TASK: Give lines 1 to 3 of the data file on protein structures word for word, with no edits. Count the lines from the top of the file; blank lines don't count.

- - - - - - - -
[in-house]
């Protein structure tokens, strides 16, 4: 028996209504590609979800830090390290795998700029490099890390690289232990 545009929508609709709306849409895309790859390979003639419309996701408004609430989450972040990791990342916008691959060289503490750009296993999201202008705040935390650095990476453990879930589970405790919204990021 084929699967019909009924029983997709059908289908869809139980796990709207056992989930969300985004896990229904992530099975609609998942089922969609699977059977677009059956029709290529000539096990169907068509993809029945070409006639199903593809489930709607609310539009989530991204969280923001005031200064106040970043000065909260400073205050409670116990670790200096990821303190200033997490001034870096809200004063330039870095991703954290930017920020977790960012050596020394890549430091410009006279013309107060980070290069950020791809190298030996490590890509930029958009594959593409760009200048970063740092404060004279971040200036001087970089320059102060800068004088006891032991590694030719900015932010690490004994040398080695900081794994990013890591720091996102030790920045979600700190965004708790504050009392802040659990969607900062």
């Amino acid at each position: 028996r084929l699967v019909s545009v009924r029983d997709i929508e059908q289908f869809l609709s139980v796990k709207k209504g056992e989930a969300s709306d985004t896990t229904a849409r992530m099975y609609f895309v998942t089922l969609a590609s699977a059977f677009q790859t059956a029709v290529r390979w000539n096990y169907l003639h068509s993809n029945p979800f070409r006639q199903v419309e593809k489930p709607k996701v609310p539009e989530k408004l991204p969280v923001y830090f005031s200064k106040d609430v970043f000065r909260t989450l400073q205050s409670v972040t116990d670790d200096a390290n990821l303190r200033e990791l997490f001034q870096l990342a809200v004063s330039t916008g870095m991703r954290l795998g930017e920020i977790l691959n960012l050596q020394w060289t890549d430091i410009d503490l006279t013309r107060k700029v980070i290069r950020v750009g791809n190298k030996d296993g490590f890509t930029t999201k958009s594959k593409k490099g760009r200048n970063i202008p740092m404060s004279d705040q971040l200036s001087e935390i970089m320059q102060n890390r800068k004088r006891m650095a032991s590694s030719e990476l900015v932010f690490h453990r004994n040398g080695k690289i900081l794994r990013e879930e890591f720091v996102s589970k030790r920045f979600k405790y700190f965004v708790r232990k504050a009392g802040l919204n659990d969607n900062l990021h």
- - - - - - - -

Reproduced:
[in-house]
């Protein structure tokens, strides 16, 4: 028996209504590609979800830090390290795998700029490099890390690289232990 545009929508609709709306849409895309790859390979003639419309996701408004609430989450972040990791990342916008691959060289503490750009296993999201202008705040935390650095990476453990879930589970405790919204990021 084929699967019909009924029983997709059908289908869809139980796990709207056992989930969300985004896990229904992530099975609609998942089922969609699977059977677009059956029709290529000539096990169907068509993809029945070409006639199903593809489930709607609310539009989530991204969280923001005031200064106040970043000065909260400073205050409670116990670790200096990821303190200033997490001034870096809200004063330039870095991703954290930017920020977790960012050596020394890549430091410009006279013309107060980070290069950020791809190298030996490590890509930029958009594959593409760009200048970063740092404060004279971040200036001087970089320059102060800068004088006891032991590694030719900015932010690490004994040398080695900081794994990013890591720091996102030790920045979600700190965004708790504050009392802040659990969607900062």
């Amino acid at each position: 028996r084929l699967v019909s545009v009924r029983d997709i929508e059908q289908f869809l609709s139980v796990k709207k209504g056992e989930a969300s709306d985004t896990t229904a849409r992530m099975y609609f895309v998942t089922l969609a590609s699977a059977f677009q790859t059956a029709v290529r390979w000539n096990y169907l003639h068509s993809n029945p979800f070409r006639q199903v419309e593809k489930p709607k996701v609310p539009e989530k408004l991204p969280v923001y830090f005031s200064k106040d609430v970043f000065r909260t989450l400073q205050s409670v972040t116990d670790d200096a390290n990821l303190r200033e990791l997490f001034q870096l990342a809200v004063s330039t916008g870095m991703r954290l795998g930017e920020i977790l691959n960012l050596q020394w060289t890549d430091i410009d503490l006279t013309r107060k700029v980070i290069r950020v750009g791809n190298k030996d296993g490590f890509t930029t999201k958009s594959k593409k490099g760009r200048n970063i202008p740092m404060s004279d705040q971040l200036s001087e935390i970089m320059q102060n890390r800068k004088r006891m650095a032991s590694s030719e990476l900015v932010f690490h453990r004994n040398g080695k690289i900081l794994r990013e879930e890591f720091v996102s589970k030790r920045f979600k405790y700190f965004v708790r232990k504050a009392g802040l919204n659990d969607n900062l990021h």